Screen Shot 2011-11-30 at 2.58.50 PM.pngLess than a year ago last December, as I'm sure most of you know, my father passed away.  In 2007, he was diagnosed with bladder cancer that had metastasized to his lungs.  He went on to live 41 months, fighting a valiant battle.  The silver lining  is that, I think, he enjoyed much of that time (even though chemotherapy was so taxing) during those months.  For me, I spent quality time with my dad and family that under other circumstances I probably would not have.  In a strange way, I am blessed for that time.  Here's my tribute to my dad:  How the Cold War Was Won.  Last, I'll never again complain about getting poked in the arm by a needle for a blood draw or immunization.  Watching my dad endure getting stuck multiple times a day on top of all the chemo makes me realize what a wuss I was when I was a kid.

display.jpegEarlier this year, my grandmother (Yamamoto) also passed away.  She was 95.  I know she enjoyed life, against the backdrop of trying yet colorful times.  Even in the end, she brought happiness to those at Washington Care, with her positive disposition.  It was a bit confusing with back-to-back deaths in the family, but a time of great reflection.

Motivated by the great care given to my father by his oncologist, Dr. Evan Yu, I decided to raise money for the Prostate Research Fund.  Under this fund, Dr. Yu conducts much of his research in bladder cancer.  I figured that there was no better way to honor my dad than supporting Dr. Yu through this fund.  And, in turn, this effort was the seed of the ideas for my current company:

Charity Blossom
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At Charity Blossom, we're bringing donors and donations to charities and nonprofits.  I founded this company with Jason Culverhouse, a long time friend and colleague who I worked with at both BroadVision and MerchantCircle.  Our goal is to transform the charitable giving industry by making donating easy, efficient, and fun -- all on-line.  Here's my short plug for Charity Blossom.  Can you:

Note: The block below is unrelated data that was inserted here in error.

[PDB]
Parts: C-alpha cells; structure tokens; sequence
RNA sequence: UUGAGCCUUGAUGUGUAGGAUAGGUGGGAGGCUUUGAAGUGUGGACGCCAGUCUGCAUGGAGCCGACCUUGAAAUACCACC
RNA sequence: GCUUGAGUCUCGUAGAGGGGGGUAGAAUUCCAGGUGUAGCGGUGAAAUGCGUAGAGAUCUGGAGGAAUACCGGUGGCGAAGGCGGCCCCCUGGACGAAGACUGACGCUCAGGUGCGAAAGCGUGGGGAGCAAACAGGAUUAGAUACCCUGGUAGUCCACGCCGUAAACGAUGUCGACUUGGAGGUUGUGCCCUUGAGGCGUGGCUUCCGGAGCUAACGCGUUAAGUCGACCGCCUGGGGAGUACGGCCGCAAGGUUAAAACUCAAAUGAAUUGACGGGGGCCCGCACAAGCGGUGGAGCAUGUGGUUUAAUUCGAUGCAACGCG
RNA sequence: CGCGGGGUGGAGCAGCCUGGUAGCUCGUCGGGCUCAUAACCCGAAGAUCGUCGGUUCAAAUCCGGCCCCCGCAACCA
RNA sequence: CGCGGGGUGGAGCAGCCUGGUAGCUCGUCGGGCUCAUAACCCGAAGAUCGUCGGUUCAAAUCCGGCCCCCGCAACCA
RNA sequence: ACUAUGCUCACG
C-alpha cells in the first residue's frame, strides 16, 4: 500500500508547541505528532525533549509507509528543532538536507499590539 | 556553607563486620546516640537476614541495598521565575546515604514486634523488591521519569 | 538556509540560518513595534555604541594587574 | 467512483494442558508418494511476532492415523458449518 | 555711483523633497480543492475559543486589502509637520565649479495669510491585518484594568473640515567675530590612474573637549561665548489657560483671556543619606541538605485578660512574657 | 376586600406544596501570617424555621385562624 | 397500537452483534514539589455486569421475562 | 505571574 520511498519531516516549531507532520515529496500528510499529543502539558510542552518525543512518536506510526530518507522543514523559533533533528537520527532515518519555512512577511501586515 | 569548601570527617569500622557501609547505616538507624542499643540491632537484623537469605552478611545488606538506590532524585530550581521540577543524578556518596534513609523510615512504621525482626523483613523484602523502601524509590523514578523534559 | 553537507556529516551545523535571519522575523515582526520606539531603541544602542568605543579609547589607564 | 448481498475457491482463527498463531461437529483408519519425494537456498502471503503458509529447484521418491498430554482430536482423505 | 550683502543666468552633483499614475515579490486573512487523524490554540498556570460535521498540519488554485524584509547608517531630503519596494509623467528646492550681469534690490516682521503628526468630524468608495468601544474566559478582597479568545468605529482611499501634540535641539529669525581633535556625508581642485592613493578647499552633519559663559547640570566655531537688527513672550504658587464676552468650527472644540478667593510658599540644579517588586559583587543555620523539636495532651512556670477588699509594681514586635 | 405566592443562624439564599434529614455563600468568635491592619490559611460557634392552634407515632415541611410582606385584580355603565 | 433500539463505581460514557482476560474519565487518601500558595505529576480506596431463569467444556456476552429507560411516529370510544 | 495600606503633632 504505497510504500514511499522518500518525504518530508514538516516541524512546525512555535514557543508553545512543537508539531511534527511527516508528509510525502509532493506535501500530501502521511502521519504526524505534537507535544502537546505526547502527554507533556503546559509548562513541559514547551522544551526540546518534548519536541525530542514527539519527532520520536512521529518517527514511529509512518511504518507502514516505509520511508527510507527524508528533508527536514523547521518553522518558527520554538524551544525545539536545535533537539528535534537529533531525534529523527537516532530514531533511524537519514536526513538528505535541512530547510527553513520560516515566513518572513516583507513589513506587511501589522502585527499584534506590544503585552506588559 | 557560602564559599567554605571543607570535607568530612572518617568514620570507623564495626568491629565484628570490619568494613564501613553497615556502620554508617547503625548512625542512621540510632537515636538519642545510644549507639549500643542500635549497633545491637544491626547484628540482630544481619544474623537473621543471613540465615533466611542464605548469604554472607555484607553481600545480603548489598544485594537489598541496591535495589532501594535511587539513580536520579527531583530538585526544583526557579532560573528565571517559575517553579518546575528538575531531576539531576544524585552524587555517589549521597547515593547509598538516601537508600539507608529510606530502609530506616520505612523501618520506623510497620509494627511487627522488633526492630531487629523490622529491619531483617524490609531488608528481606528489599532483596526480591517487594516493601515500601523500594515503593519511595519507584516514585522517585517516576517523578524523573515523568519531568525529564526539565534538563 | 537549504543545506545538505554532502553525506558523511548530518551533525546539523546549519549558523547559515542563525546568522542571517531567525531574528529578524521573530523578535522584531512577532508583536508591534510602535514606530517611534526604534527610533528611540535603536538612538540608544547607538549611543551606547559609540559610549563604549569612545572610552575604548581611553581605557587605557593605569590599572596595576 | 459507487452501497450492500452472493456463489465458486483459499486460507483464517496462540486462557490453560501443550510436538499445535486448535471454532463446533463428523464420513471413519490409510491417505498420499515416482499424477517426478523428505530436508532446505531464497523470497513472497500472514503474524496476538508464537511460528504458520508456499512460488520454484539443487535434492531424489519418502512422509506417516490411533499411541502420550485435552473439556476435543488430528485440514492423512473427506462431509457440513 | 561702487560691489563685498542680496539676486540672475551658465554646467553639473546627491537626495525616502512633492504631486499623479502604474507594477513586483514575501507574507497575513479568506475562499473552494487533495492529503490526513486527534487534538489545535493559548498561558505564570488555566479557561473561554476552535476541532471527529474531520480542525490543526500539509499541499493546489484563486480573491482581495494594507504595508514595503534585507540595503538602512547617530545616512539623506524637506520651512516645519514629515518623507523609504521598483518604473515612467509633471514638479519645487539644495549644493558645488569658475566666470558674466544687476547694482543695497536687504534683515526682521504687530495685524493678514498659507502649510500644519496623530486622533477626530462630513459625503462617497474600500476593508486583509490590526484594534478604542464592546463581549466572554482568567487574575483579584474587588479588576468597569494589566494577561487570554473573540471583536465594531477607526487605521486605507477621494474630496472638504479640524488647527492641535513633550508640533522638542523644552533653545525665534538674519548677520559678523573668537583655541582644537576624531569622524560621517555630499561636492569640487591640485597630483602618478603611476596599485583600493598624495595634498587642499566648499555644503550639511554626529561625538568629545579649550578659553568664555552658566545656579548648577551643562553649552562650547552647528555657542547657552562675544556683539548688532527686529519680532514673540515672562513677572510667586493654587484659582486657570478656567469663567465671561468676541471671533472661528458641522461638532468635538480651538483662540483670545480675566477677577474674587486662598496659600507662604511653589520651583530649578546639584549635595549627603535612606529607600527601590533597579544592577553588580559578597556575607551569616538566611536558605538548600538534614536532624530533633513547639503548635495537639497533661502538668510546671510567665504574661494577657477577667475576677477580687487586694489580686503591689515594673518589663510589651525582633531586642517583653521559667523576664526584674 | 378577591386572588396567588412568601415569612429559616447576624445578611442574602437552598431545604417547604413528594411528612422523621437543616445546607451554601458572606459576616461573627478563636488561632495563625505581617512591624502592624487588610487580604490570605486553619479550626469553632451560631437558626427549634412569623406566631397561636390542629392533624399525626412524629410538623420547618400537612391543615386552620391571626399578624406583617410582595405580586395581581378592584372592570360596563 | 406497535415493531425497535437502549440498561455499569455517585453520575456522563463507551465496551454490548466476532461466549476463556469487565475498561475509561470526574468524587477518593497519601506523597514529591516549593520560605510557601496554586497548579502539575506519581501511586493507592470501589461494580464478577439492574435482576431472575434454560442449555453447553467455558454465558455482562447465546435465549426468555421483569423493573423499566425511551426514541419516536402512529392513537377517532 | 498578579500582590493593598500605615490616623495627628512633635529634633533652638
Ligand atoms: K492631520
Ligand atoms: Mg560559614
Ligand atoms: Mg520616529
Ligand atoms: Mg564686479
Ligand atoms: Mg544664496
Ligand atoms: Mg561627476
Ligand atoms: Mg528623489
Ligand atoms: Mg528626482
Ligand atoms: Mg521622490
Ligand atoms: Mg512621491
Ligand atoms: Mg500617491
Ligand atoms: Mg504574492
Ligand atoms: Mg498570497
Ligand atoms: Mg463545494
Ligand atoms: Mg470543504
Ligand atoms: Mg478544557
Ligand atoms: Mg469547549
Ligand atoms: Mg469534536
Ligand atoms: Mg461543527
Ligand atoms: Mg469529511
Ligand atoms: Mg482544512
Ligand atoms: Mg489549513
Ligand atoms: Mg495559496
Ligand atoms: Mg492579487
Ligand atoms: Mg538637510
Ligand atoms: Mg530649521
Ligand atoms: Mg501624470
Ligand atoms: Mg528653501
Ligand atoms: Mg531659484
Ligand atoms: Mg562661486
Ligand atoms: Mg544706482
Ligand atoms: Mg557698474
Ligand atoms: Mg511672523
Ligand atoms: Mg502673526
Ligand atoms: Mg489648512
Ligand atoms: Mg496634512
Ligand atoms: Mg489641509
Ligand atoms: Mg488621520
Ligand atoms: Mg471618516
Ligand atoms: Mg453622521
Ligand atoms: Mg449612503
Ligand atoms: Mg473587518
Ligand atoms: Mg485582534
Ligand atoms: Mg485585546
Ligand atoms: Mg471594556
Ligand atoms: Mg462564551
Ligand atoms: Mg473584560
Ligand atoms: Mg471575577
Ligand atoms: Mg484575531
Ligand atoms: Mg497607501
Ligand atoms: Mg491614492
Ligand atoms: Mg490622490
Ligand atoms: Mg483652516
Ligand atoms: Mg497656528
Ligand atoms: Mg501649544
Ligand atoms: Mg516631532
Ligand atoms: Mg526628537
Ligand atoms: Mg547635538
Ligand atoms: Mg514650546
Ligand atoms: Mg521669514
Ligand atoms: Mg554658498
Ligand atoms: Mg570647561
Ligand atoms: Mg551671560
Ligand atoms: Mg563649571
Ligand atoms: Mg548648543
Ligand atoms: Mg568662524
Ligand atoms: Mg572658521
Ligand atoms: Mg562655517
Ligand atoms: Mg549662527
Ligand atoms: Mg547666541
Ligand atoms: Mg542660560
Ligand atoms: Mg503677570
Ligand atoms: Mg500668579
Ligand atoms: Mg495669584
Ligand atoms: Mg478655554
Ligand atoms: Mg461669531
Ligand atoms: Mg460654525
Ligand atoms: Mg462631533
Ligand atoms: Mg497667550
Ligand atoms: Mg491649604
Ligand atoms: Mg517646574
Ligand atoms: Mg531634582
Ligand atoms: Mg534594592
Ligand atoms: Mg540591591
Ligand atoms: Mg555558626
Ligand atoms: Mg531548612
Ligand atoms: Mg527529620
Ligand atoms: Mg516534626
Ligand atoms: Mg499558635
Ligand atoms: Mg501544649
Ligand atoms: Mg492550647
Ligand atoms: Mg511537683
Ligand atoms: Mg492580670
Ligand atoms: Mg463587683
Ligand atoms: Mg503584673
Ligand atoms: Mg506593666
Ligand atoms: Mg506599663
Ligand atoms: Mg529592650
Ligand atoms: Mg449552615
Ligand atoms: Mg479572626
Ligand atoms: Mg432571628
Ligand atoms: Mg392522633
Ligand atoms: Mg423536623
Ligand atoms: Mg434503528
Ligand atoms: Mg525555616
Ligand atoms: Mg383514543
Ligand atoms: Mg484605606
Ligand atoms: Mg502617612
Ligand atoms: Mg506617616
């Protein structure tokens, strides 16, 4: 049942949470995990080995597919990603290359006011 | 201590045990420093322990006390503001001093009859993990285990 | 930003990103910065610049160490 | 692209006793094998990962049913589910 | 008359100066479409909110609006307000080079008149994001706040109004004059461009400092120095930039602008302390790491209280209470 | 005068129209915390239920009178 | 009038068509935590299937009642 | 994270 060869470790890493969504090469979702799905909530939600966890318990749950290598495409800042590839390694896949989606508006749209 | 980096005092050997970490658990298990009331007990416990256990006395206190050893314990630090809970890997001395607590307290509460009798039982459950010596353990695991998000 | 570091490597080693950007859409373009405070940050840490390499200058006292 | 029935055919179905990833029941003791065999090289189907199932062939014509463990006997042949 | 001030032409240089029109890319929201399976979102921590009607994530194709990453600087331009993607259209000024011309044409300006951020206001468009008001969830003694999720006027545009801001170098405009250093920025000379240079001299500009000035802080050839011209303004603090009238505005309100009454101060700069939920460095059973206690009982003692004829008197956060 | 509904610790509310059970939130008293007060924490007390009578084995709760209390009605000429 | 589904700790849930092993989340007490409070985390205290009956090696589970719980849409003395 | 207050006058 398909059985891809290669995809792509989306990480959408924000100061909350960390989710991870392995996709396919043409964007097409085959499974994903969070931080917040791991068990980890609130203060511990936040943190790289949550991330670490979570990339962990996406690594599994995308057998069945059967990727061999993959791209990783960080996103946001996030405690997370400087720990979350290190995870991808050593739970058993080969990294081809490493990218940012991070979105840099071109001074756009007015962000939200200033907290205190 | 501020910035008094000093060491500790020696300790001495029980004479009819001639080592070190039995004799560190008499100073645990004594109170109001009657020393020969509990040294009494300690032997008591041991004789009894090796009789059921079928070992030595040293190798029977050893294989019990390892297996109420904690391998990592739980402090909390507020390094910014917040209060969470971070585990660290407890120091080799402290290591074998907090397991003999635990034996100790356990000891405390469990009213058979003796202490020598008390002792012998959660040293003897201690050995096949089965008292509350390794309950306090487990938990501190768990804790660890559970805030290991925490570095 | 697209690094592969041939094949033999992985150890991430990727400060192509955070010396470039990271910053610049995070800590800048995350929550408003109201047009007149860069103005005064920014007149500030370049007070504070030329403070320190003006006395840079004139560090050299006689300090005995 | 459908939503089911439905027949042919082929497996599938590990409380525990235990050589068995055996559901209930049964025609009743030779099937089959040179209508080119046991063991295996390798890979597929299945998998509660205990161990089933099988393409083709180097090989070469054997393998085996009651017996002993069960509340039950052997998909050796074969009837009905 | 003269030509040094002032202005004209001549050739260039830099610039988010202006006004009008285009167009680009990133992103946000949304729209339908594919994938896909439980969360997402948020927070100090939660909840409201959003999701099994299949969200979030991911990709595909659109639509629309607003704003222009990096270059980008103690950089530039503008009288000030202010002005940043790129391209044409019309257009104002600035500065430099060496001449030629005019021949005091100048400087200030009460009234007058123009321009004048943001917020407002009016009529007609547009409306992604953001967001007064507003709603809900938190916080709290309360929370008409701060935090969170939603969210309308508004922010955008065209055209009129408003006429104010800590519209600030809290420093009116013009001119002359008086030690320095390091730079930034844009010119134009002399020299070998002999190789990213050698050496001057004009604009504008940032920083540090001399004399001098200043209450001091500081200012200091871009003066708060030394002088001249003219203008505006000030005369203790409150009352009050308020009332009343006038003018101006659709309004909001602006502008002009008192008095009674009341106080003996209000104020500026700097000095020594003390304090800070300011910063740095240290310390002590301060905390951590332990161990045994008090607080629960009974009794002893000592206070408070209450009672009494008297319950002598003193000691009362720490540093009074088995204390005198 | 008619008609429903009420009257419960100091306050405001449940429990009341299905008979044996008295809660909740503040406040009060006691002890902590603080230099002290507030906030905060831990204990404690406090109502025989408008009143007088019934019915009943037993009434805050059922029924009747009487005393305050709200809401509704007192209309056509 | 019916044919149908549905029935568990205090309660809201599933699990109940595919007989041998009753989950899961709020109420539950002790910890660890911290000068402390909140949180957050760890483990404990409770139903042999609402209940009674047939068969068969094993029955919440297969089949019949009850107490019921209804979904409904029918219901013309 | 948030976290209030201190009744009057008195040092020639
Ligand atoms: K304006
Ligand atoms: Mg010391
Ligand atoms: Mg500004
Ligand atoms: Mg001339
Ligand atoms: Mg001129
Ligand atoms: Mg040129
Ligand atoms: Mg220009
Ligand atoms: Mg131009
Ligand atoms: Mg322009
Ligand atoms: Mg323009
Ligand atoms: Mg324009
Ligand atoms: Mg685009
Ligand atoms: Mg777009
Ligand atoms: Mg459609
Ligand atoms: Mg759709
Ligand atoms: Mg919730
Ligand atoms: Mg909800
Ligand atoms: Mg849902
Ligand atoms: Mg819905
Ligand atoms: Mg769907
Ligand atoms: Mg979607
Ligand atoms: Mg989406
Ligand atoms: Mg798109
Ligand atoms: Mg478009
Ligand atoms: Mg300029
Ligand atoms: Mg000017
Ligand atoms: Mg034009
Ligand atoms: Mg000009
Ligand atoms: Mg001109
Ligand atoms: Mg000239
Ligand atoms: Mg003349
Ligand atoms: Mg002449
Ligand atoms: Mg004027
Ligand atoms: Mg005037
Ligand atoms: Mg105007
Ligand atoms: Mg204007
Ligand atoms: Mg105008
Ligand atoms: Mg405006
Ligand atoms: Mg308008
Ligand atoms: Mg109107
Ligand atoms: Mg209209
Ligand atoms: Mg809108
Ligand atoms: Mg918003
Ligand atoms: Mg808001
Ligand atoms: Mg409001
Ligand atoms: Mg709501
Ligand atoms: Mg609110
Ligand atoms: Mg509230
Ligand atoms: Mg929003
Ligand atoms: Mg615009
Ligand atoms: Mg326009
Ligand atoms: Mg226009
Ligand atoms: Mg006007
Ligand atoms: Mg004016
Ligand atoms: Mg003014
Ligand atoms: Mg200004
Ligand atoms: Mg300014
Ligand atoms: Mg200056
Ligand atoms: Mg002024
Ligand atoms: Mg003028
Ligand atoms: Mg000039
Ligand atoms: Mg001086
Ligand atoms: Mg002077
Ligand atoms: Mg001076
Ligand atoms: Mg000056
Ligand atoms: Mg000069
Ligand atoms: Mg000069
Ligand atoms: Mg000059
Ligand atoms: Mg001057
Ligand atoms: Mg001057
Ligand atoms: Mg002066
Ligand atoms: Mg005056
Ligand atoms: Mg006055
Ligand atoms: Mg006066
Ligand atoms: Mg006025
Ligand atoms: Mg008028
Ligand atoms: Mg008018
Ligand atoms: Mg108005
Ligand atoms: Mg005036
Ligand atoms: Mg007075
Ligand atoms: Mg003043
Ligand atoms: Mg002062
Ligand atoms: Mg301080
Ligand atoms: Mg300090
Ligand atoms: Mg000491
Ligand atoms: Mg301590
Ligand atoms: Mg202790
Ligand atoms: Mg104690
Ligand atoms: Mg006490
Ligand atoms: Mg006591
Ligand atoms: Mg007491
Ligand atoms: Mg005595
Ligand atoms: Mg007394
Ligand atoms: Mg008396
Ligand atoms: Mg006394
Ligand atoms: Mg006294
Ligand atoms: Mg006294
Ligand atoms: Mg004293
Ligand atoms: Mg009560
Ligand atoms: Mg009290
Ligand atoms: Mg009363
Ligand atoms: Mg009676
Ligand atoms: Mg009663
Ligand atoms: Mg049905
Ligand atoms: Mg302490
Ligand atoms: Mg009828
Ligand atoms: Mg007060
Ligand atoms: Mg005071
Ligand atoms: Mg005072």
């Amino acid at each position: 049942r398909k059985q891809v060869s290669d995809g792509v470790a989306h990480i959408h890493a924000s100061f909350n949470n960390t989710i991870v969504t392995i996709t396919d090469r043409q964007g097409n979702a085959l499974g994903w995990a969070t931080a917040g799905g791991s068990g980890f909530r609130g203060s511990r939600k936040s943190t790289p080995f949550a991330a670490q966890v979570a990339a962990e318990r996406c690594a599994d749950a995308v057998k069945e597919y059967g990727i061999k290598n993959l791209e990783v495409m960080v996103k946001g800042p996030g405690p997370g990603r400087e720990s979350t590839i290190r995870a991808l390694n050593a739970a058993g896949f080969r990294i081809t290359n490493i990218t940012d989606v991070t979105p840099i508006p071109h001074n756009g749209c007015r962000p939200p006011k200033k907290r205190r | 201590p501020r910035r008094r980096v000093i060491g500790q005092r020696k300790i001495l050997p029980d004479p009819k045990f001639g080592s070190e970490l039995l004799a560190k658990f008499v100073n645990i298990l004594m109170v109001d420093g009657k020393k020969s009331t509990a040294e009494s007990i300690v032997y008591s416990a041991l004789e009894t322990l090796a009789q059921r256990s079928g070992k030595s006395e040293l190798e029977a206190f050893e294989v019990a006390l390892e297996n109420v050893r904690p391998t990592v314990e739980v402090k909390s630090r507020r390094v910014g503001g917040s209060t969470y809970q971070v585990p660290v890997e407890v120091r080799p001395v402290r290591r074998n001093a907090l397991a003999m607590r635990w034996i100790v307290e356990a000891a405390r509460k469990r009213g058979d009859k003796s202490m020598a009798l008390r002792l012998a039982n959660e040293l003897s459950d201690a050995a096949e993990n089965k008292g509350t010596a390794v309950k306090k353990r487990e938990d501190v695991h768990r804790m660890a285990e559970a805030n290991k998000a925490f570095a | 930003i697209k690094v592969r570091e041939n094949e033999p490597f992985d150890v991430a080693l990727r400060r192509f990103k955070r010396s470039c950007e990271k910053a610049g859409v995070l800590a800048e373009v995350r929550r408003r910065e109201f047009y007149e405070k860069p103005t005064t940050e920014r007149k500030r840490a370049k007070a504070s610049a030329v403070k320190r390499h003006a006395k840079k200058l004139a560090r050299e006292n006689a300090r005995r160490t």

1. Please visit us at (and  like us on Facebook
  2. If you are making charitable donations online, checkout Charity Blossom to do so.  We are the easiest and most efficient way to make charitable donations, we hope you do.
  3. Fill out this survey on charitable giving at (Especially if you don't use Charity Blossom to make a donation!)

Speaking of MerchantCircle

While I had left the company in all official capacities (except as a shareholder) more than a year ago, I've remained keenly interested and proud of MerchantCircle, a company I co-founded in 2004.  I'm happy to say that we sold the company to Reply in July of 2011.  It was a good exit, and I hope the synergy between Reply and MerchantCircle yield even greater value to the local businesses that we serve.  Here's what I had to say in a blog post: Like Peanut Butter and Chocolate.  Kudos to Ben for getting this deal done.

Looking Forward

In the light of all circumstances, 2011 has been a good year.  I've re-connected with friends, family, and co-workers.  I'm glad Mom and Jim are doing well.  Charity Blossom is rocking.   As for 2012, I'm looking forward to a banner year at Charity Blossom, hoping to see more of all of you, and starting to work of my film project about my grandfather (that's a story for another email).

Hope the end of 2011 is good for you and that 2012 is even better!